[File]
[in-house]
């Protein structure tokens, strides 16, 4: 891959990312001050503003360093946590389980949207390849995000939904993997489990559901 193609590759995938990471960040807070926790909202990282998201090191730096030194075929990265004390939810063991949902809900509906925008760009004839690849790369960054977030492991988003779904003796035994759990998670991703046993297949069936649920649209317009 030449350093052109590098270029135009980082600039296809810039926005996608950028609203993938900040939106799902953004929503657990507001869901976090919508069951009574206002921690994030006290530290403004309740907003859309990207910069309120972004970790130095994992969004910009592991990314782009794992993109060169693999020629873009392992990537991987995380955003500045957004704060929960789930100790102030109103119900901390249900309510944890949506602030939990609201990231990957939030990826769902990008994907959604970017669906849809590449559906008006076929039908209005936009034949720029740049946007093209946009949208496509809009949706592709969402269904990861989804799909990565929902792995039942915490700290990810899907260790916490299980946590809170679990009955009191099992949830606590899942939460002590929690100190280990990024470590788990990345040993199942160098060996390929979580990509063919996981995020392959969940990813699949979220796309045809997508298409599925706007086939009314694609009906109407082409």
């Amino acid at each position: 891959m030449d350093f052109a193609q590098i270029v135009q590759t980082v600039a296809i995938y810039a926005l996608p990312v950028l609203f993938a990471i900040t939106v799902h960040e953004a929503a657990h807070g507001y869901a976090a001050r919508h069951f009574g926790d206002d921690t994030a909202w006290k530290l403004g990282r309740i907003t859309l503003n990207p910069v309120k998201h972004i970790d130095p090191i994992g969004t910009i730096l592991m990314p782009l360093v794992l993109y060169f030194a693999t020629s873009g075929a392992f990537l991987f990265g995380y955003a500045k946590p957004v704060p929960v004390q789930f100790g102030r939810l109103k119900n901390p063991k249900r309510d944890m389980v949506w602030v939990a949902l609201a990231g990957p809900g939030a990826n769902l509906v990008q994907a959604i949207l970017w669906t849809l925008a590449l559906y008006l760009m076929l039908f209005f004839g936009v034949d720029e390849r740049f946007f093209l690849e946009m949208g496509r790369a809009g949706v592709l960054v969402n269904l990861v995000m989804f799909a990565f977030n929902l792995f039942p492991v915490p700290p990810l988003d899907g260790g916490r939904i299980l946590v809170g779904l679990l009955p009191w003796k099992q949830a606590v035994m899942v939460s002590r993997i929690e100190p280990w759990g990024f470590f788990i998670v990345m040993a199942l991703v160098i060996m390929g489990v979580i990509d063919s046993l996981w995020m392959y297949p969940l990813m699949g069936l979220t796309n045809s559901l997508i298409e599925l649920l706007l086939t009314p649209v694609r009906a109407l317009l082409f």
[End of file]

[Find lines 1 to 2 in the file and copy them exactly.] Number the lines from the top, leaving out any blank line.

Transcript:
[in-house]
């Protein structure tokens, strides 16, 4: 891959990312001050503003360093946590389980949207390849995000939904993997489990559901 193609590759995938990471960040807070926790909202990282998201090191730096030194075929990265004390939810063991949902809900509906925008760009004839690849790369960054977030492991988003779904003796035994759990998670991703046993297949069936649920649209317009 030449350093052109590098270029135009980082600039296809810039926005996608950028609203993938900040939106799902953004929503657990507001869901976090919508069951009574206002921690994030006290530290403004309740907003859309990207910069309120972004970790130095994992969004910009592991990314782009794992993109060169693999020629873009392992990537991987995380955003500045957004704060929960789930100790102030109103119900901390249900309510944890949506602030939990609201990231990957939030990826769902990008994907959604970017669906849809590449559906008006076929039908209005936009034949720029740049946007093209946009949208496509809009949706592709969402269904990861989804799909990565929902792995039942915490700290990810899907260790916490299980946590809170679990009955009191099992949830606590899942939460002590929690100190280990990024470590788990990345040993199942160098060996390929979580990509063919996981995020392959969940990813699949979220796309045809997508298409599925706007086939009314694609009906109407082409």